Lady Madonna, children at your feet, Wonder how you manage to make ends meet. (Lennon-McCartney 1968) .

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Memories are funny things. Not really like photographs, or files on our hard-drive, memories are much more malleable. Each time we retrieve them and metaphorically turn them over in our hands, they are somehow changed, altered, edited. We regard our memories through the veil of our own experience.

This is my memory, now, from when I was (about) 12 years old, in 1973.

During my childhood and teenage years, my brother, sister, and parents often stayed with my grandparents, in their large, sprawling house in the Sussex countryside. I remember the house as comfortable (in a not-at-all-smart way), with large gardens where we could build dens, help mow lawns and dig vegetables, and big, creaky bedrooms with chimneys that whistled eerily when the wind blew. Our visits there were governed by an unchanging routine that began with early morning egg-collecting and the letting-out of chickens and geese, and ended with the recouping of the same to keep them safe from prowling foxes and other night hazards. In between, mealtimes were regular and frequent, to service the needs of the “paying guests”- a fluctuating population of working people and visitors to the area whose lodgings, along with sales of surplus garden produce, provided my grandmother with her income.

On this particular occasion, we were not to be the only family visiting. My uncle, who my grandparents had adopted as a baby, would also be staying. I was intrigued. I had heard about my uncle, but never met him. He had a reputation for being unconventional; (although my grandparents might have used a less neutral term). He was some 13 years’ younger than my father, so that made him a relatively youthful 29. He was relatively well-travelled (for 1973), and now, he was going to live in New Zealand with his wife and baby daughter. In my typical 12-year old way, I soaked up the atmosphere and nuance.  I learned that he had adopted what would later become known as an “alternative lifestyle” and I sensed a certain apprehension and disapproval amongst the adults in my family. One thing was obvious to me: the fatted calf had nothing to fear!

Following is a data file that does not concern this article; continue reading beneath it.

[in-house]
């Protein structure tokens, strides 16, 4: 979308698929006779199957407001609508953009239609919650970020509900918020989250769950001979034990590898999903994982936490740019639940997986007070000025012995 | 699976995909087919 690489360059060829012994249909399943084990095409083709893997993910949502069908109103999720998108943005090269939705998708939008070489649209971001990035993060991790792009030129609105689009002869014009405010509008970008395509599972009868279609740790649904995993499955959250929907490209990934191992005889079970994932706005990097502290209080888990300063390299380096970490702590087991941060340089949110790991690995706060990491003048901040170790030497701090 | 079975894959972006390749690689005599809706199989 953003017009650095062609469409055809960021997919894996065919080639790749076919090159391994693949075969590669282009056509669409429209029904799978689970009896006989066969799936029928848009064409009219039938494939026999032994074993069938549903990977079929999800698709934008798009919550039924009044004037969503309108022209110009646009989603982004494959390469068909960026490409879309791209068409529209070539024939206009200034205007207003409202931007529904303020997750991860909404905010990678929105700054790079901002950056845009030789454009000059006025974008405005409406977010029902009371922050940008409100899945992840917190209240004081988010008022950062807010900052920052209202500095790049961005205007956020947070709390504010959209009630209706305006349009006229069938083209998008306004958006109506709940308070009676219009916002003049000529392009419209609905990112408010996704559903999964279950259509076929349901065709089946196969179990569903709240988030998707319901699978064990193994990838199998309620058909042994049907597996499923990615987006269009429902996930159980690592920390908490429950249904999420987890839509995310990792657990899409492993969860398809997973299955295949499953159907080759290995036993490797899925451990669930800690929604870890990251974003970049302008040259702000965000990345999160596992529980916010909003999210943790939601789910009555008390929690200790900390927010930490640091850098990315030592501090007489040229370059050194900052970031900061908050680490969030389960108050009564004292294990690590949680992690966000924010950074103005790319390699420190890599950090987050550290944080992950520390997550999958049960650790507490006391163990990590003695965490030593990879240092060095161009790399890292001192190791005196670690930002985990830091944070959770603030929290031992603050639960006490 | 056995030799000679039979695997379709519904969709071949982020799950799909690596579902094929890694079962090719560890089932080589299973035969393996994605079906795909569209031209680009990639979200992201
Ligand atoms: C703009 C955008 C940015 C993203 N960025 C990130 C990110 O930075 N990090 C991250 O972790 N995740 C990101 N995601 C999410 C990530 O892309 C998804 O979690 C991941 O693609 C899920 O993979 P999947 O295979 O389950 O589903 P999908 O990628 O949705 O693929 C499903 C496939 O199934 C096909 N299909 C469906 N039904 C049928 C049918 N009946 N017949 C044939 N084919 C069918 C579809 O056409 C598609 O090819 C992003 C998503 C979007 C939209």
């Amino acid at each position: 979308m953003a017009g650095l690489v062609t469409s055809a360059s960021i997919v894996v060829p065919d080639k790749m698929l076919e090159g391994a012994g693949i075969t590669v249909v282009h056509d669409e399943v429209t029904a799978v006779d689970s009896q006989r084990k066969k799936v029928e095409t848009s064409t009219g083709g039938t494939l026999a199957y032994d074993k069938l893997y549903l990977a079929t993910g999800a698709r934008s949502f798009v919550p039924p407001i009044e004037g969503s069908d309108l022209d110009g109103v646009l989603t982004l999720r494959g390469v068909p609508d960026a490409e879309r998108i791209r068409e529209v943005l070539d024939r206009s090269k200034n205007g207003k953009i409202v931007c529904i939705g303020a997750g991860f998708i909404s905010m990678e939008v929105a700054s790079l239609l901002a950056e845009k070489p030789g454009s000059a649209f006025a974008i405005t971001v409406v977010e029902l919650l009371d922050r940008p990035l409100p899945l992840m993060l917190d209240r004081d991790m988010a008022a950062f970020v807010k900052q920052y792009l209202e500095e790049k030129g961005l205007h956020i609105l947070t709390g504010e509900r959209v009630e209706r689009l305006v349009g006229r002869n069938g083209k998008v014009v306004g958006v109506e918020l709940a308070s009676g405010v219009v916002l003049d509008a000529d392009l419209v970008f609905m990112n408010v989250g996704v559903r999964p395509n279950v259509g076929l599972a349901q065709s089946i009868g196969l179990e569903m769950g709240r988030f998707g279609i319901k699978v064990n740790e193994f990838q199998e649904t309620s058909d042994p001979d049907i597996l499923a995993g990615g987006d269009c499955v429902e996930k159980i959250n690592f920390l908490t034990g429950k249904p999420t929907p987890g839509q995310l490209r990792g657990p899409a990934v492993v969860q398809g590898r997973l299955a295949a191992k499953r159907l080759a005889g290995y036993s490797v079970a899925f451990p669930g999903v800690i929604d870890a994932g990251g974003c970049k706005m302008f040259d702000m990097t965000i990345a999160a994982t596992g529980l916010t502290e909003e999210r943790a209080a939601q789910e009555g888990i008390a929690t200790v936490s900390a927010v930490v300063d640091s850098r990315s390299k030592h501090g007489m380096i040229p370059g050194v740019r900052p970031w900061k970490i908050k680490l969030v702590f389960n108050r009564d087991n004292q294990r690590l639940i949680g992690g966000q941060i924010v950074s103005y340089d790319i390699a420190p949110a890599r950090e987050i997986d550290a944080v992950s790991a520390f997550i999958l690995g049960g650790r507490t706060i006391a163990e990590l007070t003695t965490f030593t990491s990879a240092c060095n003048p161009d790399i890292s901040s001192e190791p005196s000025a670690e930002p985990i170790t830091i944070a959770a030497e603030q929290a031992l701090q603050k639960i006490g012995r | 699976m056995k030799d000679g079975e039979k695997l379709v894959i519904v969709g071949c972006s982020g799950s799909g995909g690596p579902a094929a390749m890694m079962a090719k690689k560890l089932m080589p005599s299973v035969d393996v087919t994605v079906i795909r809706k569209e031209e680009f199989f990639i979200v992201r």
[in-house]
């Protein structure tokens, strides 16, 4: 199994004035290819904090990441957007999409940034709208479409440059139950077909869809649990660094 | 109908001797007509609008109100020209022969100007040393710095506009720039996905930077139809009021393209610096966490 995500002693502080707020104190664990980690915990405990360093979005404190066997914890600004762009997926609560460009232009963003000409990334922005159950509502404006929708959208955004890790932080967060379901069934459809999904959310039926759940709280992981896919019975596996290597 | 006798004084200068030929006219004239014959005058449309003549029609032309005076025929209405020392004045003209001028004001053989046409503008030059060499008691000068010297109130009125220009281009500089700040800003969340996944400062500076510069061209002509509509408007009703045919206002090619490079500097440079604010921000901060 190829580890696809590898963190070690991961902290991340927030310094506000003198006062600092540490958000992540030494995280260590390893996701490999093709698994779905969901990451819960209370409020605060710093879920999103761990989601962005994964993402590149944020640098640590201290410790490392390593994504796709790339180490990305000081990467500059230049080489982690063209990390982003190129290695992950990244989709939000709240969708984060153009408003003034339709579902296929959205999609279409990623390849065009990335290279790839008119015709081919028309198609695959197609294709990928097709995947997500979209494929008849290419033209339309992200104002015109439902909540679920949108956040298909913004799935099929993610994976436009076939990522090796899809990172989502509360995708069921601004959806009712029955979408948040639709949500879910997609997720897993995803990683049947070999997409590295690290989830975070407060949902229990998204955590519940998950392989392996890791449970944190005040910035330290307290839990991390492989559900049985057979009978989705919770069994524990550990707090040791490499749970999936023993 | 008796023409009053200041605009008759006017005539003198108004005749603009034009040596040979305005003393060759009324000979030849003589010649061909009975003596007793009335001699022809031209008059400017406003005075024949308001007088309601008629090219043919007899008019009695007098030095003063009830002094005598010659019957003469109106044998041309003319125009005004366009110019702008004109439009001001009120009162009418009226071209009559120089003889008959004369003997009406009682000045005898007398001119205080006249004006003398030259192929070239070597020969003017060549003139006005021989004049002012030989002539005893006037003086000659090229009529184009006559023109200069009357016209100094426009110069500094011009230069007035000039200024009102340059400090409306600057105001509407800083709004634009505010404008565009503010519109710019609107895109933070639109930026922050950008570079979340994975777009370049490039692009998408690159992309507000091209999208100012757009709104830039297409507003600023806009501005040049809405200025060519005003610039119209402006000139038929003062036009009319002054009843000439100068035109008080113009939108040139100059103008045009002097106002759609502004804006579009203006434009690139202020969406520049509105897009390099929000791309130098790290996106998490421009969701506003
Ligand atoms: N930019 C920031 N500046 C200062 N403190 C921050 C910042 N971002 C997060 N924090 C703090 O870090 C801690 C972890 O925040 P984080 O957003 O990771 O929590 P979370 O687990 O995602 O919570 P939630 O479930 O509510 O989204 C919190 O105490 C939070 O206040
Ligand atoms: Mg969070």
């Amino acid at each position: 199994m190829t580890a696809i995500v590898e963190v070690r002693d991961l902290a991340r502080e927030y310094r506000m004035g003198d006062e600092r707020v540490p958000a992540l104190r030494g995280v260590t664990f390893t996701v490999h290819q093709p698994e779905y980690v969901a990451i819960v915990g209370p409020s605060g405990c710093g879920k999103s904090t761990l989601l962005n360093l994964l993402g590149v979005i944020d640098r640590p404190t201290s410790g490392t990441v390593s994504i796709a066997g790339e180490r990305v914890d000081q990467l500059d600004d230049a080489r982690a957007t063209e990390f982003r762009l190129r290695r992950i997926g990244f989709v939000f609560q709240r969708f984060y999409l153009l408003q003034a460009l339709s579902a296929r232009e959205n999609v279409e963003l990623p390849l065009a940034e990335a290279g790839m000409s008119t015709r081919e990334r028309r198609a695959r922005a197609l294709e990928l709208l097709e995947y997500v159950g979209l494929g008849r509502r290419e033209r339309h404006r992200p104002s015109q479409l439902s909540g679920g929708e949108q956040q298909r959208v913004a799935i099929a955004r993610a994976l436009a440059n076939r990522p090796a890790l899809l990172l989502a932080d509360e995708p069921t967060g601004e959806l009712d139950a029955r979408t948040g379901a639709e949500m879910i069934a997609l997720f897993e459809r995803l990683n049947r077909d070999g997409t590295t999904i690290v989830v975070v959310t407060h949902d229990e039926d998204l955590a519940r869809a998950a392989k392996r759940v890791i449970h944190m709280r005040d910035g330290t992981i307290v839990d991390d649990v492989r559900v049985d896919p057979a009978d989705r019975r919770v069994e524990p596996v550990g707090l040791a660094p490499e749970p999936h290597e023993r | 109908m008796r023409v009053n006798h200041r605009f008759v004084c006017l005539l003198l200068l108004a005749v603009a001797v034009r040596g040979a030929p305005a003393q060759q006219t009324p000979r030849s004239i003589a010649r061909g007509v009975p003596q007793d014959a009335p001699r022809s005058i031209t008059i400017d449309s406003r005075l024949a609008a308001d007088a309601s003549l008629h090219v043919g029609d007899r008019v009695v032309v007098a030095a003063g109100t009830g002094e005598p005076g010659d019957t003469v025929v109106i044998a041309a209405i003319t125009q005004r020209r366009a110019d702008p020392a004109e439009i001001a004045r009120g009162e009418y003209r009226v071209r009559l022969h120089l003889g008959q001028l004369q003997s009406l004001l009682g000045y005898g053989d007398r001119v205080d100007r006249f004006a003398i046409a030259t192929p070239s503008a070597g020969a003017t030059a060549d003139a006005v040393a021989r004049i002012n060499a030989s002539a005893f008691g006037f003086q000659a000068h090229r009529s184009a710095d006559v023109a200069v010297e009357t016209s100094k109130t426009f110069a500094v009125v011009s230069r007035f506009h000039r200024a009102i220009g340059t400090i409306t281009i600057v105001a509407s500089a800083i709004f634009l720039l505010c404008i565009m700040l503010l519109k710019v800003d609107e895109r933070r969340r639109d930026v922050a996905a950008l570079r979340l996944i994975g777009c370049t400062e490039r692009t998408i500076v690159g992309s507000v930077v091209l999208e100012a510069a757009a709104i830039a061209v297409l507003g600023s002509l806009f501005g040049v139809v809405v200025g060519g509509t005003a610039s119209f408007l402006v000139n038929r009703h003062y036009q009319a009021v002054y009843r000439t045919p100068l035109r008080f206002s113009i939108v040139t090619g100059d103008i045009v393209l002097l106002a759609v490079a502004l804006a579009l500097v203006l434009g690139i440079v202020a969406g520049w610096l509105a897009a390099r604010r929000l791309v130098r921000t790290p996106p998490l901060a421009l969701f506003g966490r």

Adults tend to think that children don’t notice things and so children tend to become skilled in covert observation. I was adept at sitting quietly in a corner buried in a book, seemingly oblivious to everything. In fact, the longer the atmosphere of discomfort prevailed, the more excited I became and the more my anticipation grew.

At last a battered van (of the Camper variety) pulled into the drive and up to the house and my uncle, his wife and baby daughter emerged into our grey, drizzly afternoon like extraordinary exotic butterflies landing on a cabbage. These were real, live hippies! Such as I had only seen under perjorative headlines in the Daily Express.

I have a memory of my uncle, a slight man with long hair, wearing a band around his head and a purple t-shirt that laced-up at the front. His wife struck me as beautiful and willowy, with long chestnut hair and a long tie-dyed dress that brushed her sandaled feet. She carried what seemed to me to be a very small baby wrapped in a cotton shawl. If it’s possible to feel hopelessly frumpy at twelve year’s old, I did on that afternoon.

My grandmother’s proffered hospitality was politely declined, on the basis that “everything we need is in the van” and “the van” (which in my memory is a mustardy yellow colour) took on Tardis-like qualities in my imagination. And so, that night, when we went upstairs to bed, the little family disappeared back into the van.

I seem to think they left the next day. But not before I had seen the beautiful woman in her long kaftan, sitting in my grandmother’s kitchen, feeding her tiny baby. I suppose it was the first time I had been exposed to breastfeeding that wasn’t entirely private and functional.  I remember being captivated by how graceful and relaxed she seemed, and feeling embarrassed when she saw me watching her, and smiled at me.

Tomorrow we leave Sydney and fly to New Zealand (via Brisbane). Sadly, the beautiful Lady Madonna with the quiet smile, died some years ago. But my uncle, three of his children, and many grandchildren live in and around Christchurch. A twelve-year-old, well-behaved girl, with tidy clothes and sensible shoes is very excited to meet them.

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